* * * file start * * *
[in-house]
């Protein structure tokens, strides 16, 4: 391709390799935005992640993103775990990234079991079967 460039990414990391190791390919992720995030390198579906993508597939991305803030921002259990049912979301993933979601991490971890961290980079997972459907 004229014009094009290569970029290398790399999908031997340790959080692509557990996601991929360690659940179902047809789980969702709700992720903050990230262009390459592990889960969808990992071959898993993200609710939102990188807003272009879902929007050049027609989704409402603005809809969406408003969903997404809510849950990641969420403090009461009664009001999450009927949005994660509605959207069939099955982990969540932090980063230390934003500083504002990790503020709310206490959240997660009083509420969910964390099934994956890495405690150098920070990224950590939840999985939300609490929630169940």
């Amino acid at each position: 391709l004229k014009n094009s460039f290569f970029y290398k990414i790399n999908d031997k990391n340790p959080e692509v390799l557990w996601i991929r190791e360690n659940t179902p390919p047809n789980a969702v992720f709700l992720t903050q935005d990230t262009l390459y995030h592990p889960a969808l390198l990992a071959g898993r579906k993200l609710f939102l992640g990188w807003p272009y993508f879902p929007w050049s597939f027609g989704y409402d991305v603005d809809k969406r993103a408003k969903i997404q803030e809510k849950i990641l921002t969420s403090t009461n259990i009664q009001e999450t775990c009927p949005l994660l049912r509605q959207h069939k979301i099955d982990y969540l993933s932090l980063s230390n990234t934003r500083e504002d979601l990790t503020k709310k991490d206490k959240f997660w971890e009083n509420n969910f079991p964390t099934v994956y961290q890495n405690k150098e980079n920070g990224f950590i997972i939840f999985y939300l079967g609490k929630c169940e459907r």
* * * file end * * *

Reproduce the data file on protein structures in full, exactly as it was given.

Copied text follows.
[in-house]
């Protein structure tokens, strides 16, 4: 391709390799935005992640993103775990990234079991079967 460039990414990391190791390919992720995030390198579906993508597939991305803030921002259990049912979301993933979601991490971890961290980079997972459907 004229014009094009290569970029290398790399999908031997340790959080692509557990996601991929360690659940179902047809789980969702709700992720903050990230262009390459592990889960969808990992071959898993993200609710939102990188807003272009879902929007050049027609989704409402603005809809969406408003969903997404809510849950990641969420403090009461009664009001999450009927949005994660509605959207069939099955982990969540932090980063230390934003500083504002990790503020709310206490959240997660009083509420969910964390099934994956890495405690150098920070990224950590939840999985939300609490929630169940």
């Amino acid at each position: 391709l004229k014009n094009s460039f290569f970029y290398k990414i790399n999908d031997k990391n340790p959080e692509v390799l557990w996601i991929r190791e360690n659940t179902p390919p047809n789980a969702v992720f709700l992720t903050q935005d990230t262009l390459y995030h592990p889960a969808l390198l990992a071959g898993r579906k993200l609710f939102l992640g990188w807003p272009y993508f879902p929007w050049s597939f027609g989704y409402d991305v603005d809809k969406r993103a408003k969903i997404q803030e809510k849950i990641l921002t969420s403090t009461n259990i009664q009001e999450t775990c009927p949005l994660l049912r509605q959207h069939k979301i099955d982990y969540l993933s932090l980063s230390n990234t934003r500083e504002d979601l990790t503020k709310k991490d206490k959240f997660w971890e009083n509420n969910f079991p964390t099934v994956y961290q890495n405690k150098e980079n920070g990224f950590i997972i939840f999985y939300l079967g609490k929630c169940e459907r």